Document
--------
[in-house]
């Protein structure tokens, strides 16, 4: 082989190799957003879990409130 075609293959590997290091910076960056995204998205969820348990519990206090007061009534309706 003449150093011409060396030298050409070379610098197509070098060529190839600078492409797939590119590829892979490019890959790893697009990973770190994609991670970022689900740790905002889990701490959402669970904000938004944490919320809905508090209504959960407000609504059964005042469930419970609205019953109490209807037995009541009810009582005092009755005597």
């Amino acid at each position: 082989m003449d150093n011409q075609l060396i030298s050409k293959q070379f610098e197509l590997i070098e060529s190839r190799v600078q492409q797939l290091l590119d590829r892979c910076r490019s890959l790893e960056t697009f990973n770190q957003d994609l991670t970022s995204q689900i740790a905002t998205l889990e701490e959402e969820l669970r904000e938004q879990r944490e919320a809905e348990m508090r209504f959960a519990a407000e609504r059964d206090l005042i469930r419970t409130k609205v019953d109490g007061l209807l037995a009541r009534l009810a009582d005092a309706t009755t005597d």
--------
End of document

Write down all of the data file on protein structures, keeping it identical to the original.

[in-house]
């Protein structure tokens, strides 16, 4: 082989190799957003879990409130 075609293959590997290091910076960056995204998205969820348990519990206090007061009534309706 003449150093011409060396030298050409070379610098197509070098060529190839600078492409797939590119590829892979490019890959790893697009990973770190994609991670970022689900740790905002889990701490959402669970904000938004944490919320809905508090209504959960407000609504059964005042469930419970609205019953109490209807037995009541009810009582005092009755005597």
């Amino acid at each position: 082989m003449d150093n011409q075609l060396i030298s050409k293959q070379f610098e197509l590997i070098e060529s190839r190799v600078q492409q797939l290091l590119d590829r892979c910076r490019s890959l790893e960056t697009f990973n770190q957003d994609l991670t970022s995204q689900i740790a905002t998205l889990e701490e959402e969820l669970r904000e938004q879990r944490e919320a809905e348990m508090r209504f959960a519990a407000e609504r059964d206090l005042i469930r419970t409130k609205v019953d109490g007061l209807l037995a009541r009534l009810a009582d005092a309706t009755t005597d």